A quadratic surface is fitted to the 3×3 neighborhood using the identified cornerness values and point locations associated with both the neighboring and central pixels (608). A 2×2 least squares quadratic fit matrix is computed for the surface, which includes the two eigenvalues λ1 and λ2 (610). Conventional methods are used to accomplish the two foregoing actions. It is noted that if both the eigenvalues are negative (i.e., λ1<0 and λ2<0), this indicates the surface has a maximum, as opposed to a minimum or saddle point, and allows for refinement of the raw interest point.

More particularly, it is next determined if both of the eigenvalues are less than 0 (612). If not, location refinement is not possible and the selected raw interest point location is designated a finalized interest point location for the selected resolution level of the image (614). If, however, both of the eigenvalues are less than 0, then the condition number of the fit matrix is examined. More particularly, the ratio of the absolute values of the larger eigenvalue to the smaller eigenvalue is computed (616). It is then determined if the ratio exceeds a prescribed condition threshold (618). The prescribed condition threshold can range from 1 to 10, but a threshold value in the range of 1 to 5 was employed in tested embodiments of the present technique. If the condition threshold is exceeded, then location refinement is not possible and the selected raw interest point location is designated a finalized interest point location for the selected resolution level (614). However, if the computed eignevalue ratio is equal to or less than the condition threshold, refinement is possible. To this end, the maximum of the quadratic surface is found (620) and the associated sub-pixel location of the maximum in the neighborhood is designated as a finalized interest point location for the selected resolution level of the image (622).

It is next determined if there are any remaining unselected raw interest point locations in the selected resolution level (624). If there are, actions 602 through 624 are repeated as appropriate. If not, it is determined if there are any remaining resolution levels of the image that have not been selected and considered (626). If so, actions 600 through 626 are repeated as appropriate. If not, the location refinement ends.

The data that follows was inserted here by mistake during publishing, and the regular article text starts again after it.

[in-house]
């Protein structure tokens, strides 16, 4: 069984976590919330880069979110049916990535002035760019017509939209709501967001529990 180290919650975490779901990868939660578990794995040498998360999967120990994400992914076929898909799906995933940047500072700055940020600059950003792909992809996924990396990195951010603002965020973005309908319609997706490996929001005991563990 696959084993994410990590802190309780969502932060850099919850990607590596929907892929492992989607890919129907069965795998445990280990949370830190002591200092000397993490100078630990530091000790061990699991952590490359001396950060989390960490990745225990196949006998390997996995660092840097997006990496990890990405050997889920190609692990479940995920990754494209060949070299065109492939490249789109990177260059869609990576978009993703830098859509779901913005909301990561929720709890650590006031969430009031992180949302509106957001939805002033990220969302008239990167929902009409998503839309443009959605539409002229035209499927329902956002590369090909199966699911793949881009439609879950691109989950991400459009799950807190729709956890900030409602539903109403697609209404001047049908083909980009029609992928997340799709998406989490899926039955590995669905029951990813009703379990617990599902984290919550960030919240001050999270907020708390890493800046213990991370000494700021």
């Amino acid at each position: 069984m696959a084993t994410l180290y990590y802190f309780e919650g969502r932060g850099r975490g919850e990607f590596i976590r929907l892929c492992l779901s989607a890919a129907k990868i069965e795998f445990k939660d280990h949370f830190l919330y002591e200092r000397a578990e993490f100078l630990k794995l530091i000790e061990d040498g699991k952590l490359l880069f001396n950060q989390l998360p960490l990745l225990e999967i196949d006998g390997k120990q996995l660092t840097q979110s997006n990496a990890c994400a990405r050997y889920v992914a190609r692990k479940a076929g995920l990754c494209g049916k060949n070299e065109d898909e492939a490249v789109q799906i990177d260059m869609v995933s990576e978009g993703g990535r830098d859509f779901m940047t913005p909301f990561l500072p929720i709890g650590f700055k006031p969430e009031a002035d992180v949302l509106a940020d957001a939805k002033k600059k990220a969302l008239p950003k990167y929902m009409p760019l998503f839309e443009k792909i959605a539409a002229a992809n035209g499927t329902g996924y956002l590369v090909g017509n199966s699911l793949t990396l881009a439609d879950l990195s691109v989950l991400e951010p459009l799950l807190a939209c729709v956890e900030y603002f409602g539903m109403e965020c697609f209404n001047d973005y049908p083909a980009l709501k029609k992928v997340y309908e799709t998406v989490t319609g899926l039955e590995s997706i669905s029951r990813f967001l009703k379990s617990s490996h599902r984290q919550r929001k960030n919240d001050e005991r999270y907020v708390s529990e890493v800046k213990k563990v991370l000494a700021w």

The result of the foregoing technique is a set of interest points for the examined image at a variety of resolution levels corresponding to the aforementioned image pyramid. These interest points can be used for image matching purposes, view-based object recognition, as well as other vision applications.

3.0 Other Embodiments

It is noted that while in the foregoing description of the present interest point detection technique, interest points were identified for each resolution level of an image pyramid derived from the image being assessed. This was done to produce scale invariant interest points. However, this need not be the case, and interest points for the image at its original resolution could be computed exclusively.

It should also be noted that any or all of the aforementioned embodiments throughout the description may be used in any combination desired to form additional hybrid embodiments. Although the subject matter has been described in language specific to structural features and/or methodological acts, it is to be understood that the subject matter defined in the appended claims is not necessarily limited to the specific features or acts described above. Rather, the specific features and acts described above are disclosed as example forms of implementing the claims.

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Classifications
U.S. Classification382/225, 345/612, 707/737, 382/227, 382/224, 345/694, 382/190
International ClassificationG06K9/46
Cooperative ClassificationG06K9/4671
European ClassificationG06K9/46R